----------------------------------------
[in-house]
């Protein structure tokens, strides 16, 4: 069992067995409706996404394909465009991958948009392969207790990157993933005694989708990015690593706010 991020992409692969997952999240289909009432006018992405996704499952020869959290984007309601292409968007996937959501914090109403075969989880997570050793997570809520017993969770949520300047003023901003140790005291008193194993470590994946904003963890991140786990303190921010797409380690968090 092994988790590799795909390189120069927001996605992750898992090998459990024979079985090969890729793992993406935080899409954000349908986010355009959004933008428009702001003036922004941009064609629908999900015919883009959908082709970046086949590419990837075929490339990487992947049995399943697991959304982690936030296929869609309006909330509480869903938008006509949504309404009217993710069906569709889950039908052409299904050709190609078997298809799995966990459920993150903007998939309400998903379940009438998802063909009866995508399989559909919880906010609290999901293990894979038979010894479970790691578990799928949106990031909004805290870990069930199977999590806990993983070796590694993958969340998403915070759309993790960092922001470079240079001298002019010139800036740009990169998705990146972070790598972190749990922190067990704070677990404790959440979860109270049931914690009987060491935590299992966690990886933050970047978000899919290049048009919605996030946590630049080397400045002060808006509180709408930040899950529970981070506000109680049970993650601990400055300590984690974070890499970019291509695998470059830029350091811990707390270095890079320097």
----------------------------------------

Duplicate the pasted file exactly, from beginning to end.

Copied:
[in-house]
């Protein structure tokens, strides 16, 4: 069992067995409706996404394909465009991958948009392969207790990157993933005694989708990015690593706010 991020992409692969997952999240289909009432006018992405996704499952020869959290984007309601292409968007996937959501914090109403075969989880997570050793997570809520017993969770949520300047003023901003140790005291008193194993470590994946904003963890991140786990303190921010797409380690968090 092994988790590799795909390189120069927001996605992750898992090998459990024979079985090969890729793992993406935080899409954000349908986010355009959004933008428009702001003036922004941009064609629908999900015919883009959908082709970046086949590419990837075929490339990487992947049995399943697991959304982690936030296929869609309006909330509480869903938008006509949504309404009217993710069906569709889950039908052409299904050709190609078997298809799995966990459920993150903007998939309400998903379940009438998802063909009866995508399989559909919880906010609290999901293990894979038979010894479970790691578990799928949106990031909004805290870990069930199977999590806990993983070796590694993958969340998403915070759309993790960092922001470079240079001298002019010139800036740009990169998705990146972070790598972190749990922190067990704070677990404790959440979860109270049931914690009987060491935590299992966690990886933050970047978000899919290049048009919605996030946590630049080397400045002060808006509180709408930040899950529970981070506000109680049970993650601990400055300590984690974070890499970019291509695998470059830029350091811990707390270095890079320097």